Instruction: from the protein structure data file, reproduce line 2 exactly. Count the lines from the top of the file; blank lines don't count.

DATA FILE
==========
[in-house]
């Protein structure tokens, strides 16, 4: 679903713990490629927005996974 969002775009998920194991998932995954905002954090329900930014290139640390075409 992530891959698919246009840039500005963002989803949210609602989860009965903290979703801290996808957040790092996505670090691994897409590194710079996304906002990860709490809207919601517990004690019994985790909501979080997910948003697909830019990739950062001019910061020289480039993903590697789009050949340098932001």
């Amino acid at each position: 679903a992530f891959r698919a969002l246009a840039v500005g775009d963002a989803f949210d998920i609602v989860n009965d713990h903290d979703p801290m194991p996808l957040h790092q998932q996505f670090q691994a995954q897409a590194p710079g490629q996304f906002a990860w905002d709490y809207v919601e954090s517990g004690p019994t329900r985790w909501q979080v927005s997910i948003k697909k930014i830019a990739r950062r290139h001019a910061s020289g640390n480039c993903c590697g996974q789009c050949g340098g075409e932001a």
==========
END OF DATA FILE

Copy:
């Protein structure tokens, strides 16, 4: 679903713990490629927005996974 969002775009998920194991998932995954905002954090329900930014290139640390075409 992530891959698919246009840039500005963002989803949210609602989860009965903290979703801290996808957040790092996505670090691994897409590194710079996304906002990860709490809207919601517990004690019994985790909501979080997910948003697909830019990739950062001019910061020289480039993903590697789009050949340098932001």